Mr. DesBrisay went on to say, he had asked the other day if the Government were prepared to submit any scheme of Confederation to the House, and it was said by the Attorney General that the Government did not intend to submit a scheme. He wished to understand the position of the Government, and he would ask them, were they prepared to go for any scheme brought in by any of their supporters?

Attorney General The Government had never heard of any scheme.

Mr. Desbrisay. That was evading the question. What he wished to know was—did the Government intend to support any scheme brought in by any one of their supporters?

Attorney General. The Government had never heard of any scheme—the Government were opposed to the Quebec Scheme, and would not submit any scheme to the House.

Mr. Desbrisay. He supposed he would be obliged to let that answer go. It was impossible to draw out a direct answer to a plain question from a lawyer. On this question of Confederation he felt that the Conservatives had been deceived by the Government. He had never been able to see why this question of Confederation should have been carried so far—why it should have absorbed all the other interests of the Province—why the Conservative feeling should have been sacrificed to it. The Government had carried the Confederation feeling to the Bench of the country, where it never ought to have been carried. Viewing the course the Government had taken, he thought when the vote came to be taken that they would fail to secure a majority of members on their side, and he thought that they ought to fail. Where, he would like to know, were the Government? he did not believe they knew themselves. They were in this position—that in any constituency in the country they could not carry an election. Mr. D. then proceeded to speak of the non-appointment of Auditor General, and the great importance of the office to the country, as a dereliction of duty on the part of the Government, and went on to animadvert on the course the Chief Commissioner of the Board of Works had taken with the construction of the bridge over the main river of the Richibucto. Before the construction was commenced he thought it but reasonable that plans should be made and shown in the country, and he had written to the Commissioner to postpone the building of the bridge until the plans were seen; to which the Commissioner had answered that it could not be done. After the contract was taken, the whole thing was thrown up.

[The Chief Commissioner here explained why the contract for building the new bridge was not carried out the present bridge was perfectly safe, and he did not intend to renew the contract this year.]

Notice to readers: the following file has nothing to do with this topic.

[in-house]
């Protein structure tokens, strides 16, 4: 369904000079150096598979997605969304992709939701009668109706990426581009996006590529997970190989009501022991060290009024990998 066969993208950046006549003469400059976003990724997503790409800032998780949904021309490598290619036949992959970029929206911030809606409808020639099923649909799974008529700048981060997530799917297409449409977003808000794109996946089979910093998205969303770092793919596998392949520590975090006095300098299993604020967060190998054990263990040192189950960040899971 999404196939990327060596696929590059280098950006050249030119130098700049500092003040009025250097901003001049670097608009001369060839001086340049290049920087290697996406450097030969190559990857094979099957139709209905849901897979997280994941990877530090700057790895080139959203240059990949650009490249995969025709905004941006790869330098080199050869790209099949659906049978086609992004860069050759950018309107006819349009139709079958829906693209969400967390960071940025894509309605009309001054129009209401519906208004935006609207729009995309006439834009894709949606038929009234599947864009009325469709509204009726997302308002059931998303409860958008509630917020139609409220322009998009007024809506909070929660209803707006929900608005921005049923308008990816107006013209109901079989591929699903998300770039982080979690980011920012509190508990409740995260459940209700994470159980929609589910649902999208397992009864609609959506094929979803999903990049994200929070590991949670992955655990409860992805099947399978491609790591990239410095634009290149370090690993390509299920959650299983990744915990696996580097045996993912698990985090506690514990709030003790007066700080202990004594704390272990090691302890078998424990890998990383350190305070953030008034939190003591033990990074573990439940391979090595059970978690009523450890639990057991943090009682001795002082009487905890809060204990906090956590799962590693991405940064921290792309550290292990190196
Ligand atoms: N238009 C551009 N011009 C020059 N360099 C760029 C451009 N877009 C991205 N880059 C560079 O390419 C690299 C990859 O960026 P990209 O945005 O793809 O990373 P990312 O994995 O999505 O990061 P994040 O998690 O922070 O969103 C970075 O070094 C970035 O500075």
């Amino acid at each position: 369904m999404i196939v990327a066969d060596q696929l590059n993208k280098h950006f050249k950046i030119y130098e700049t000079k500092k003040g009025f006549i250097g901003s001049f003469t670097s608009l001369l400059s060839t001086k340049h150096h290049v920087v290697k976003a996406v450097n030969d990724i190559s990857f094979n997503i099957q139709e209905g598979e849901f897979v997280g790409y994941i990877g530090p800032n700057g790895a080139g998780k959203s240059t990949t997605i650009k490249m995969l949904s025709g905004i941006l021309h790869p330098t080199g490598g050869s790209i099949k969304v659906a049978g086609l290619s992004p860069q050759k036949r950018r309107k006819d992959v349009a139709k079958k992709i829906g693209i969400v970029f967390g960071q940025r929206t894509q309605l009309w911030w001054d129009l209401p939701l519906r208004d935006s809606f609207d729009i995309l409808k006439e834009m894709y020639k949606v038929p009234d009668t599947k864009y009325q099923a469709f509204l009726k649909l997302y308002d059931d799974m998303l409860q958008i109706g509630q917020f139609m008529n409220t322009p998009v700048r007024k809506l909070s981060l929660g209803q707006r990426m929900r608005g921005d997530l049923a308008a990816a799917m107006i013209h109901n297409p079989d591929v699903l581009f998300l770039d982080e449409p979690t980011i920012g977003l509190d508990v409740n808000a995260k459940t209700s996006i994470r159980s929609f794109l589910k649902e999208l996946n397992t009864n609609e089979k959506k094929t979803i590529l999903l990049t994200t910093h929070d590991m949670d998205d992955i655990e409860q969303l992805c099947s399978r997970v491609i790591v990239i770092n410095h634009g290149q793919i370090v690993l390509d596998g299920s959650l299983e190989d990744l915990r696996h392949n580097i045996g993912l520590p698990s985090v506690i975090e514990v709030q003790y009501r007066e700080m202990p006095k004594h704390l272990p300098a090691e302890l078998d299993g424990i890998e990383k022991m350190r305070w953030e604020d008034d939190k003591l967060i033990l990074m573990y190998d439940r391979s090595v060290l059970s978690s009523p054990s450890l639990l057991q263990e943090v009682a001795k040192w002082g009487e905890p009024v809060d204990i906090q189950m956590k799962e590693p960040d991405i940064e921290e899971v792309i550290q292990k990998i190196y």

The question was not—Mr. D. said—whether the bridge was safe or not, but why the Chief Commissioner should have refused to submit a plan of the bridge, and why, after entering into a contract for building it, they had thrown the matter up? Nor could he see what could have induced the Government to give the contract to the party they did, when they knew he had made a botch of the lighthouse he had contracted to build.

Mr. Desbrisay, in concluding, said, that when he left, at dinner time, he did not expect that he would rise to speak that afternoon. He had given his reason why he had done so. He thought he had explained his position satisfactorily, and he was sure no man of spirit could have felt in any other way than he had; and his constituents felt as he did. Before sitting down, he had a proposition to put to the House. He felt that they were in a time of trouble. The Province was threatened with invasion, and he did not think it a time when party spirit should prevail. He proposed that the House should not press the question of want of confidence further. Much as he condemned the Government for this vascillation [sic]—for their want of pluck, for the trimming course of policy they had pursued—he, for one, was perfectly willing to pass the supplies through the House at once. Let the House pass an act giving them authority to raise men and ample service—give any amount of credit and then let the House be prorogued—and let the members go to their homes, where, at this time, they were most needed. He might be wrong, but he thought that would be the wisest course to pursue in this emergency; it would be the easiest way to get over the present difficulty. If the House were prorogued, it would be best for the interests of the country. 

 A.A.